EDUCATION: Navajo student draws on family to win emerging artist award

Posted on September 17th, 2009 by americanindiannews in People

Washington, D.C.—Macklin Becenti, an incoming senior at Valley High School in Sanders, Ariz., has won the 2009 Student Artist Competition sponsored by the U.S. Department of Education and the Office of Indian Education.

By R.A. Whiteside, National Museum of the American Indian  Macklin Becenti, a 19-year-old Navajo, traveled to the Smithsonian’s National Museum of the American Indian after winning the 2009 Student Artist Competition.

By R.A. Whiteside, National Museum of the American Indian Macklin Becenti, a 19-year-old Navajo, traveled to the Smithsonian’s National Museum of the American Indian after winning the 2009 Student Artist Competition.

Becenti traveled from his home on the Navajo Reservation to Washington in late July to be honored at the Office of Indian Education and the Smithsonian’s National Museum of the American Indian.

His winning lead pencil drawing, depicting a Navajo woman weaving at her loom while a child does schoolwork, is a subtle interpretation of the competition’s theme, “Tradition is my Life, Education is my Future.” To view all the winning entries, go to kids.indianeducation.org/file/2009_SAC_art_winners.pdf.

This year’s competition attracted entries from 604 students from 30 states and more than a dozen Indian nations. Entries were judged in age categories ranging from preschool through high school. Becenti, the winner in the 11th- and 12th-grade category, received the additional honor of being named an Emerging High School Artist by the museum and receiving a trip to Washington.

It is “an opportunity of self-discovery and to gain new personal experiences that can only add to personal growth and greater self-confidence that is often needed by young adults,” said Keevin Lewis, Navajo, a programs coordinator at the National Museum of the American Indian.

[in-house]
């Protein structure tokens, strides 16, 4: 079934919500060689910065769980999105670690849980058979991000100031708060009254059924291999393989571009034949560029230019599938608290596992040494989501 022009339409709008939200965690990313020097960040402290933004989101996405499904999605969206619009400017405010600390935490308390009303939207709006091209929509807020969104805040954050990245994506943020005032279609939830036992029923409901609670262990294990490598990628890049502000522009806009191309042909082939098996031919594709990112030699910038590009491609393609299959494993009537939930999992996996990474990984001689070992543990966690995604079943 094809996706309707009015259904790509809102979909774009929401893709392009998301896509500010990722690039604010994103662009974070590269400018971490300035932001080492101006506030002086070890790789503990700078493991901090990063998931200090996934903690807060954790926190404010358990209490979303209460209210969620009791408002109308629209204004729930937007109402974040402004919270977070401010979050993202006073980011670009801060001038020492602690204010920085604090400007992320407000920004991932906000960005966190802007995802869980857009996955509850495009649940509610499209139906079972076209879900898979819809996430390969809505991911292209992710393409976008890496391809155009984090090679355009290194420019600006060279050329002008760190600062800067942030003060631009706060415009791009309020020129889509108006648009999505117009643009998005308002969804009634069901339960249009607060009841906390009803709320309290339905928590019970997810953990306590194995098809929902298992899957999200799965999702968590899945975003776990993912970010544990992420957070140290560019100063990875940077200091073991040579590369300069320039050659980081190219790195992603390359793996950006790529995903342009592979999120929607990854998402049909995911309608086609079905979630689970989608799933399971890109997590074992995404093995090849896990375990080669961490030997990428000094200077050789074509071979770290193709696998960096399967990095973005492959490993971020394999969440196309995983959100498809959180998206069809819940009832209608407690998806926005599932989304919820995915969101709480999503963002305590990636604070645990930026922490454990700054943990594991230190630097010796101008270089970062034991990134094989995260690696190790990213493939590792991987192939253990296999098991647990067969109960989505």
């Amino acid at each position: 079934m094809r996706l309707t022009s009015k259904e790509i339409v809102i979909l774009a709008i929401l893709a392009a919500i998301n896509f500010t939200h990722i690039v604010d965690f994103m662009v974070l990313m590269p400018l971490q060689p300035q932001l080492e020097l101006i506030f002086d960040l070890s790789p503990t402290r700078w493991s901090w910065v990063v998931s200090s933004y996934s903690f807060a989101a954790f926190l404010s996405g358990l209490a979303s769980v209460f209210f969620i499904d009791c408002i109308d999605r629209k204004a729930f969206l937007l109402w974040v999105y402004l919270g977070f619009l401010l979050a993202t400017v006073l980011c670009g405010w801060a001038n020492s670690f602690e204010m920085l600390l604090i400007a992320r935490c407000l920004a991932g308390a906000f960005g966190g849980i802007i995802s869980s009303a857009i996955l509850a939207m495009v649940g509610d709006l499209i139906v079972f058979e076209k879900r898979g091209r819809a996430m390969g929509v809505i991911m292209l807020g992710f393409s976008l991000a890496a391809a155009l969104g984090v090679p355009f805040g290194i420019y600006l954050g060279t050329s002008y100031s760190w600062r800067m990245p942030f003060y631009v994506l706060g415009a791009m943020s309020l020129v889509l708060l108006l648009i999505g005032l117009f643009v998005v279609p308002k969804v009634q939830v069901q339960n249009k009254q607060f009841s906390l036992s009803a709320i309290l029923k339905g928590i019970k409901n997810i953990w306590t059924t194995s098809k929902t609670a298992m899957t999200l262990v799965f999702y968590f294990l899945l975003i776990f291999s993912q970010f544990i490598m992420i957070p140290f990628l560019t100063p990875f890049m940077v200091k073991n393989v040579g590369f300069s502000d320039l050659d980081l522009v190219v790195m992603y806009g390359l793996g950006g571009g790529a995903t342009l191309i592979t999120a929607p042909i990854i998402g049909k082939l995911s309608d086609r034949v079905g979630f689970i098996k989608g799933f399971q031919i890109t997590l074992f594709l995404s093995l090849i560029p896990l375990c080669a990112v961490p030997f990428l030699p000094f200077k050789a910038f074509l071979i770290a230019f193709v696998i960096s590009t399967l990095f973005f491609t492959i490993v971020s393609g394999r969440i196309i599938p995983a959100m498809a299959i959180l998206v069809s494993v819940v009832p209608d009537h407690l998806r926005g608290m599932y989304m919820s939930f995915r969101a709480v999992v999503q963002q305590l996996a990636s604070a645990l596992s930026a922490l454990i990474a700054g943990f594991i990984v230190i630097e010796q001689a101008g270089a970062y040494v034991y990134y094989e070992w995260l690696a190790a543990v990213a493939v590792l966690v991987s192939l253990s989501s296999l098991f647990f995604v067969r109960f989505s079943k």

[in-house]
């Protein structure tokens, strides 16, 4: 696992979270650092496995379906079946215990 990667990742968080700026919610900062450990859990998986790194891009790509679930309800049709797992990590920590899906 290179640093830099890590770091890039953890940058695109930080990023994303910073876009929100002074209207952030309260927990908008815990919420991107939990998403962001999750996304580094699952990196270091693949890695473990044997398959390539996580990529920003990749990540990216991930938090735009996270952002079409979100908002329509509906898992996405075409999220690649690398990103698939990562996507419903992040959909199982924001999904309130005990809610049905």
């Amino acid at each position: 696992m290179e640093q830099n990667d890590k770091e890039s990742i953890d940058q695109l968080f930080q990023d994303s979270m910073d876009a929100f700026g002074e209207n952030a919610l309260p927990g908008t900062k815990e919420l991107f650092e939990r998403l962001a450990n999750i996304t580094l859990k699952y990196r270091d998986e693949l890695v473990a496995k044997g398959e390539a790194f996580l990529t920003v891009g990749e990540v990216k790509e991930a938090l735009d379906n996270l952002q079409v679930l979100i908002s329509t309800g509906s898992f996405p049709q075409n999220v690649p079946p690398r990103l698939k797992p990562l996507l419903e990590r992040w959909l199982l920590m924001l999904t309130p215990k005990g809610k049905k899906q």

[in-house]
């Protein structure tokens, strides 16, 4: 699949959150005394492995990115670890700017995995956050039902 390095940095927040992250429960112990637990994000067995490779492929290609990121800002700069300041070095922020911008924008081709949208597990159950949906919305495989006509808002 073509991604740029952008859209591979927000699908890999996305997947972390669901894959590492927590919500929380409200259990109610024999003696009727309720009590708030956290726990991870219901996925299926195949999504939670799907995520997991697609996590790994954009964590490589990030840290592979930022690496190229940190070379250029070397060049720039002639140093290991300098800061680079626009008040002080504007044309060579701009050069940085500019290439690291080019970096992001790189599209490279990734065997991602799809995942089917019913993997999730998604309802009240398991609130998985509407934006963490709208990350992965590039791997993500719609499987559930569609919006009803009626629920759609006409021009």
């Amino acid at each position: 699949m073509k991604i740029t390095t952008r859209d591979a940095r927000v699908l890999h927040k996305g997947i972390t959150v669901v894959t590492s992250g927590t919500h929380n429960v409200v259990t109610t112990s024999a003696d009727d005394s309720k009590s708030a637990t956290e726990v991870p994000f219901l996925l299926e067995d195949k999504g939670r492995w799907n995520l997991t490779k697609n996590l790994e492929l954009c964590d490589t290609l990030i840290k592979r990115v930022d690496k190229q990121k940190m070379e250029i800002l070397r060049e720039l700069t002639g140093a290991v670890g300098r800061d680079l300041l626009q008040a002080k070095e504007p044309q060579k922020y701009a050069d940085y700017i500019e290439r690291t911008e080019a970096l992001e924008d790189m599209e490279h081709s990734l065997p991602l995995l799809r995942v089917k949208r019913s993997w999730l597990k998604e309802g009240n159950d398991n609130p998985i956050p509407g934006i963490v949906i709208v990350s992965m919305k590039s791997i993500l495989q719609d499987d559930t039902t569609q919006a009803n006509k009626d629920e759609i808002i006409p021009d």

Becenti and his mother, Velma Toddy, live in Pine Springs, a community on the south end of the Navajo Reservation where the 19-year-old said he is related to everyone. Living seven miles from Houck, Ariz., and a 90-minute bus ride from school, Becenti draws, weaves, sculpts, sews moccasins and makes silver jewelry. He credits his grandmother, who makes baskets and pottery; a great aunt who weaves; and his uncles, who work in many traditional Navajo arts, with inspiring his artistry.

“When I was small, my uncles who were artists told me I was OK,” Becenti said.

After learning of the contest, Toddy said her son stayed up two nights sketching his entry. She told him, “I know you are going to win. I know it. When he brought back the message that he won, I said, ‘I told you so.’”

Of the drawing, Becenti explained, “I was thinking about education, and a little child growing up around her grandmother or in her tradition. She just got back from school and is doing her work while her grandmother weaves.”

Becenti specializes in portraiture, a skill he developed drawing from photographs. He hopes to study video production in college.

His illustration is included in a traveling art exhibition of all the winning entries. It opened at the U.S. Department of Education on July 21, and will also be shown at the National Museum of the American Indian and the Oklahoma City History Center.

Indian nations represented among the children who won include Northern Paiute, Sault Ste. Marie Tribes of Chippewa Indians, Cherokee, Gila River Indian Community, Mississippi Band of Choctaw, Hopi, Seminole Tribe, United Houma Nation, Oneida Indian Nation, San Carlos Apache, White Mountain Apache and Ponca Tribe.

By Kara Briggs
American Indian News Service

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